After 1947, the faith-based education took time to find roots in the center of public life. But once the western educated founding fathers of India withered away, the religious identity became a point of rallying for fundamentalists. After seven centuries of Muslim empire (in most parts of India) and three centuries of British suzerainty (in whole of India), the post-independence Hindus gradually started to realize that destiny of India had at last come in their hands for the first time in more than a millennium.

The colonial and western system of education was condemned as it belittled, suppressed, and distorted real Indian history and culture. Hindu fundamentalists felt it was time to revive their true ancient culture and religion, long suppressed by other powers who ruled their land for a millennium.

Read more: Indo-Pak Partition; The Last Laugh of British Imperialism

Gradually faith-based educational system that was initially squeezed into the corners, started to gain ground and to produce a whole new generation. Also, it was easy to sway people who had remained on the sidelines of economic development to find solace in their faiths. This new generation educated in once peripheral faith-based systems, supported reversal of secularism and thus began growth of communitarianism and dogmatism in India.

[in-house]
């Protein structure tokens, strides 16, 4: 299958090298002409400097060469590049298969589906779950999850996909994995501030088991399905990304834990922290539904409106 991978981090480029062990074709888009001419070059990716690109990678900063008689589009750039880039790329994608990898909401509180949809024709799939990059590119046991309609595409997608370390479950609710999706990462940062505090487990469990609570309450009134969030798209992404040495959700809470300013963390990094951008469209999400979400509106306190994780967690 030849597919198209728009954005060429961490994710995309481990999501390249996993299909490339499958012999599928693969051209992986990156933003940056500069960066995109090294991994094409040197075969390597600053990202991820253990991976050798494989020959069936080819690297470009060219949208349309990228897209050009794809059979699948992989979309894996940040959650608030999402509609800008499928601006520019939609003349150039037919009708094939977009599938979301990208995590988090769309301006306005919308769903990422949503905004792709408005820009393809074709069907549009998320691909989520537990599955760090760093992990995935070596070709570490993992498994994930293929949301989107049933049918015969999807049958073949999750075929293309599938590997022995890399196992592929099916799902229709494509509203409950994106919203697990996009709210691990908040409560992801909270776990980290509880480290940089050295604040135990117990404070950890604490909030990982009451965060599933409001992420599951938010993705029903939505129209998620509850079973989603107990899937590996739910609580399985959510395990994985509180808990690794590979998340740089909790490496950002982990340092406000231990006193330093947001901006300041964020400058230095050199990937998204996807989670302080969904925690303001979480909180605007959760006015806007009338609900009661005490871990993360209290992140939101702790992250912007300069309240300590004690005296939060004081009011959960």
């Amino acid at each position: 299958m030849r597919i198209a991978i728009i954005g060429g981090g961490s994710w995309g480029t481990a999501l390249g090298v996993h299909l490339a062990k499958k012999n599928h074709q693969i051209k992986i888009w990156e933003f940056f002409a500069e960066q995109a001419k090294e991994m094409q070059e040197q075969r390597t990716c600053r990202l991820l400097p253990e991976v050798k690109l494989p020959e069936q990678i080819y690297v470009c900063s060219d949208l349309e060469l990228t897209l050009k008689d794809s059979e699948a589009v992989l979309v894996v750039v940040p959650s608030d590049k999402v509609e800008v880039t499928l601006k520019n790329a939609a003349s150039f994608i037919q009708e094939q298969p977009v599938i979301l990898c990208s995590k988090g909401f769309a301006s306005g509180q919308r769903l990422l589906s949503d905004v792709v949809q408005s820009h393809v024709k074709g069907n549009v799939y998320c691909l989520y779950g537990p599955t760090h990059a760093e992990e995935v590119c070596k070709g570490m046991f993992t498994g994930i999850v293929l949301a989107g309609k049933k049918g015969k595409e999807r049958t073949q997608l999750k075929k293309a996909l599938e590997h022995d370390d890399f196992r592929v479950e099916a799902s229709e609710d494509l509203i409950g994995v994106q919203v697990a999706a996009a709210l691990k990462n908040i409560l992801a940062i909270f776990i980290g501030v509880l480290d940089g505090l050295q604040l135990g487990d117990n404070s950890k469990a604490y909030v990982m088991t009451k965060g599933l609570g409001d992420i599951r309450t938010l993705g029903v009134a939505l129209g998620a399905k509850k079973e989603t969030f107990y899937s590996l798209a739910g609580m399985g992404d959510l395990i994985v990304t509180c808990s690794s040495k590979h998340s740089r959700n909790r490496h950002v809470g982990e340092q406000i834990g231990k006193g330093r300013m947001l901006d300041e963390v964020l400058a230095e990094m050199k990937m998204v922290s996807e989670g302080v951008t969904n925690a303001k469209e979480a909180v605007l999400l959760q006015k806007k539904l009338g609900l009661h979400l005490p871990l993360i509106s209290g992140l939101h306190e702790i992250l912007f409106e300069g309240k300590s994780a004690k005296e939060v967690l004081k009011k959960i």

There was slow resurgence of revivalist factions in political India also. The business elite of India also believed in such revivalism. More of the elite started to sponsor those political leaders who supported such bigotry and community-based identitariansim. Hence, there was slow decline of Congress and its politics (not that it was always free of factionalism) and the gradual rise of dogmatic BJP.

More big businesses now supported Modi and his bigoted policies. What we see now as the current support by big business to BJP, in fact is also the continuation of the support that it had enjoyed since long from some sections of the business elite, going back to Raj days. Hence, gradual decline of secularism that was once espoused by Indian leadership as a means of knitting the diverse sub-continent together.

Will the world forget shinning-India (tech-India) and in future only remember how elite of India took pride in drinking “exotic” animal products?

Unfortunately, we treaded on this route much earlier than India. We, in the land of the pious and the pure, travelled much faster on this dangerous course of sectarianism and obscurantism. In this race to the bottom we surely beat our neighbor by nearly half a century.

In Pakistan, since the final rallying call of the Muslim League was “Islam-in-danger” (incidentally no non-Muslim could become a member of the Muslim League till 1962) it was but natural for faith-based leaders to find a central role in public life. We jogged away from liberal western education towards our own mental caves of sectarianism produced by faith-based education system.